This much-praised life of ours a fragile raft
Borne down the waters of mountain stream
That o’er huge boulders roaring seeks the plain
Tho’ storms with lightnings’ flash from darken’d skies
Descend, the raft goes on as fates ordain.
Thus have we seen in visions of the wise!–  
We marvel not at greatness of the great;
Still less despise we men of low estate. 6

In the above translated English sonnet from Tamil, barring the last two lines, the alternate lines rhyme with each other. This is a poem of extraordinary significance, in as much as universalism in man’s life was preached two thousand years ago. Pain or pleasure depend on the mentality of the person. Though Fate gets a special treatment, the egalitarian spirit is given a leverage in the last two lines. Because of the universal appeal contained in the first line of the poem–yatum ure yavarum kelir, the same is inset in emblems of organisations engaged in international research. Kaniyan Punkuntran’s message looks so modern that Pope’s translation, if circulated without notes, may go as the product of an English poet steeped in universalism and international understanding with an oriental flavour.

The second English sonnet of Tamil classical poetry rendered by Pope is given the title of ‘The Sea and the Streamlet.’ A celebrated chieftain who lavished gifts to poets was Ori, one of the seven celebrated chieftains of the old Tamil country. Three songs are in praise of Ori, found in Purananuru, (152, 153, 204), two by poet Vanparanar and one by the poet Kalaitinyanaiyar. Ori was known as Valvilori–The Hill Chieftain with ‘Strong Bow’. Pope writes of Kalaitinyanaiyar: “Another bard, whose epithet was ‘Owner of the elephant that chews the sugarcane,’ and who is otherwise unknown, has composed an interesting poem in his (Ori’s) praise.” The English rendering has been done in fourteen lines, being of the same length as the Tamil original. (Purananuru, 204)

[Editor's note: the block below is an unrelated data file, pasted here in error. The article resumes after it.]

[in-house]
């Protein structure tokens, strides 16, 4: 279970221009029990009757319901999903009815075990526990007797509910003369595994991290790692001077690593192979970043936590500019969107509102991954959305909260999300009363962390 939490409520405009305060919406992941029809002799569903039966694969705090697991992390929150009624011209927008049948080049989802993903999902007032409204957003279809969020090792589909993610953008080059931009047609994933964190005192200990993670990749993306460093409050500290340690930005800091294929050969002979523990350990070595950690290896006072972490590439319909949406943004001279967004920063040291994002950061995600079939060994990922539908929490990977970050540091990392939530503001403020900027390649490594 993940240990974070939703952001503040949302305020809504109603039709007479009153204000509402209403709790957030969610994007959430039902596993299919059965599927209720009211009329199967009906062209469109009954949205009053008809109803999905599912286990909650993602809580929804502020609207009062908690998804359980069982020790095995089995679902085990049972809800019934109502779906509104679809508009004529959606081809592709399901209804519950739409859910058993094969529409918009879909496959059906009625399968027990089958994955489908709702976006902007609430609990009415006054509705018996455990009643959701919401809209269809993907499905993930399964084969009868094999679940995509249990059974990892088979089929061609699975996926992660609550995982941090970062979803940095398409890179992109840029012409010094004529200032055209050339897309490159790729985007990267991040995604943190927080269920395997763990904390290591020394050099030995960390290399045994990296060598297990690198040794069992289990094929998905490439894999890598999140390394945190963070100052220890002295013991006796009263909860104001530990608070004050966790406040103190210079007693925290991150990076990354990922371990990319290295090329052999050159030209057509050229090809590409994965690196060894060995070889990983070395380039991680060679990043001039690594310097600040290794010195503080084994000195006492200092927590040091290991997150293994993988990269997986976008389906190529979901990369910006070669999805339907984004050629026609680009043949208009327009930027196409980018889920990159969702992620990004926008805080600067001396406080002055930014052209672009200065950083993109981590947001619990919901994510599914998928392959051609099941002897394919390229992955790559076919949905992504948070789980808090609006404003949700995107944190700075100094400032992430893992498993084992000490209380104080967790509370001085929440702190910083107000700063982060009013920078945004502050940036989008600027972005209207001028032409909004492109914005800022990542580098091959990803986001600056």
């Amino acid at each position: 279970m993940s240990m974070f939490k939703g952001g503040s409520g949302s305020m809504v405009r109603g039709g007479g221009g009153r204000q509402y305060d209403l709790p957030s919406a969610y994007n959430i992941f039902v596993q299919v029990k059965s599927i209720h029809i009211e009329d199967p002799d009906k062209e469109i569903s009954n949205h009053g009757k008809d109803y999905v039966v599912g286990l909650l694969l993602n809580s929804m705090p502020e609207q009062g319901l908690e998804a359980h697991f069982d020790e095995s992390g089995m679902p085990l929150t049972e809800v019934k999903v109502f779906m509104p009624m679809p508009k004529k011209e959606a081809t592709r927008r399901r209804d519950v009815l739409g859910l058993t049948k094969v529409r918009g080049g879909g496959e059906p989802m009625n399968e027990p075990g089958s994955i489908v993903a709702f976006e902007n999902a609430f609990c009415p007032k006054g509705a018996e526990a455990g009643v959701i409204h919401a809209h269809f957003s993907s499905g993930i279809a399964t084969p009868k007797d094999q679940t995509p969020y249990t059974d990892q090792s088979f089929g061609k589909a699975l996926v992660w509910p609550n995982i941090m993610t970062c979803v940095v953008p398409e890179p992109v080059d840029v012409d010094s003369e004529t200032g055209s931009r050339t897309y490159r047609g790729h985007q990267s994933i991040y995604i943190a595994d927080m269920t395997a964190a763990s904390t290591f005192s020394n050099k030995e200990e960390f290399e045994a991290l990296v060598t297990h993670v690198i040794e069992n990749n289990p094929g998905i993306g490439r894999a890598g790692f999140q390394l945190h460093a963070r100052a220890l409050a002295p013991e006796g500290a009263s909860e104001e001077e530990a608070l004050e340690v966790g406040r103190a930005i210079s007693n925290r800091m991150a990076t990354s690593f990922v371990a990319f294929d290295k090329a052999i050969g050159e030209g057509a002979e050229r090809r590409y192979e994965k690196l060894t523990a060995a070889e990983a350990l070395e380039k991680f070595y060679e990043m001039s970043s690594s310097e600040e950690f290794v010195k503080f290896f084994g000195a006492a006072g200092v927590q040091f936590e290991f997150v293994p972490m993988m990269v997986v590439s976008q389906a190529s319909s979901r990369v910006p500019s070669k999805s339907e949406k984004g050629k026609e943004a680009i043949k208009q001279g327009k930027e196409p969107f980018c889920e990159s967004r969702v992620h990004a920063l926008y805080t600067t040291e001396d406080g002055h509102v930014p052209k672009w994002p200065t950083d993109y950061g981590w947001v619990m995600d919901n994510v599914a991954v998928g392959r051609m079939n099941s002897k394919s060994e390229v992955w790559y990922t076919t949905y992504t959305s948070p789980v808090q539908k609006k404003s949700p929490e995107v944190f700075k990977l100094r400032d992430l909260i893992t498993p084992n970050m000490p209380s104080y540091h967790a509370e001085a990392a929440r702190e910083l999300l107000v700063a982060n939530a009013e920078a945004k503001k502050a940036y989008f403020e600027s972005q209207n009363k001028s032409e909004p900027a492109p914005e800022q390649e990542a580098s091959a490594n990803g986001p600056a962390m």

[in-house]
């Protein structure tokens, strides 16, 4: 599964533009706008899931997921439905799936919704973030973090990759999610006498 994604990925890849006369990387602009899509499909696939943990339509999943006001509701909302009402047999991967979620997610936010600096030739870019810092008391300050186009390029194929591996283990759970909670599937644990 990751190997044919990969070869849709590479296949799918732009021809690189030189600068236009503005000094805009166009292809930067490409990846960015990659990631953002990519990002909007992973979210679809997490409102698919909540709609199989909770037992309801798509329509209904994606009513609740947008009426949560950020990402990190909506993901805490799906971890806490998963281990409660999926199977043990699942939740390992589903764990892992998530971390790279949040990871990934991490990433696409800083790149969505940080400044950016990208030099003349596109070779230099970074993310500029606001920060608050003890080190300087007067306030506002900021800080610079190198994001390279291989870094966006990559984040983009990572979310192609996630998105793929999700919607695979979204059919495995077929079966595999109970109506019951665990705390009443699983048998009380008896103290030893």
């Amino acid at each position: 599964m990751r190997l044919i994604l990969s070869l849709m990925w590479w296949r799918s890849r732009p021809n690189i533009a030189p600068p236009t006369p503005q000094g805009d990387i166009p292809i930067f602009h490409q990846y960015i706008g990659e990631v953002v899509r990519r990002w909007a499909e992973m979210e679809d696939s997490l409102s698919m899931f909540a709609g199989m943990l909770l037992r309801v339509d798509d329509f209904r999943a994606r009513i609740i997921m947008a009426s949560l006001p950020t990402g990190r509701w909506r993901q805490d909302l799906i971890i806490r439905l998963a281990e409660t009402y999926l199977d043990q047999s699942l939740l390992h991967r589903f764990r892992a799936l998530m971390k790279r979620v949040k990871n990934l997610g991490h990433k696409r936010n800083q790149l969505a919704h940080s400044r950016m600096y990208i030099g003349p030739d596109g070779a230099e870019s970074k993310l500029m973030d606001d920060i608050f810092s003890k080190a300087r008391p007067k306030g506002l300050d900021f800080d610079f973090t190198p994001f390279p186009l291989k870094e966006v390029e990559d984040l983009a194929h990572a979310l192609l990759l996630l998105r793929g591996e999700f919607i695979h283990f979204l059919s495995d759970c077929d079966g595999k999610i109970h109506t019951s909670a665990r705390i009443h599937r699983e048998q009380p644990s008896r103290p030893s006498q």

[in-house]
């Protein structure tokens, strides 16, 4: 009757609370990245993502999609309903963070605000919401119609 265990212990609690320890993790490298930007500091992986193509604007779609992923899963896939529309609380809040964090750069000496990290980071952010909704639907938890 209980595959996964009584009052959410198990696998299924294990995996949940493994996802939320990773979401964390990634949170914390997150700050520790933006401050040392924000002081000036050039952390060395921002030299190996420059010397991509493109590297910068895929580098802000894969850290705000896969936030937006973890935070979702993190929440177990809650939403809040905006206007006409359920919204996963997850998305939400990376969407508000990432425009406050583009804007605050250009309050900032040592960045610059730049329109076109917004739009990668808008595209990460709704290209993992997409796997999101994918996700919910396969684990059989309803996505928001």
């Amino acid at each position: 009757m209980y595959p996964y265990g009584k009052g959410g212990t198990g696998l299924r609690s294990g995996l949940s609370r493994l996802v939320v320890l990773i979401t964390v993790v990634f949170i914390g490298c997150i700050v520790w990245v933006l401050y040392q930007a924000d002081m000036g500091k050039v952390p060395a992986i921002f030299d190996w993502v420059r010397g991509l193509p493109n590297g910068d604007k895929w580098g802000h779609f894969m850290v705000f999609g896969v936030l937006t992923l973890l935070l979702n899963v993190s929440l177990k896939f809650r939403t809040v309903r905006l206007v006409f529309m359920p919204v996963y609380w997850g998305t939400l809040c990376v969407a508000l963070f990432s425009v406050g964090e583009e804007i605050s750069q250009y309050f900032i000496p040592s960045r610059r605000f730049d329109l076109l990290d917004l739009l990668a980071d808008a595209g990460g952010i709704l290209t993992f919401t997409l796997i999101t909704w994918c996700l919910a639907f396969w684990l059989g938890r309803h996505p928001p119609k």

The Sea and the Streamlet

’Tis shame to wealth, churls, ‘give ye,’ to cry;
Sorer disgrace when these their gifts deny.
Doubtless, who saith, ‘Take this my gift,’ does well
Who saith, ‘I take not,’ doth in worth excel,
Who thirst for water will not stoop to drink
Where sparkling wavelets play on ocean’s brink,–
Tho’ draught be crystal clear. Where cattle pass
And thronging make blank a muddy pass,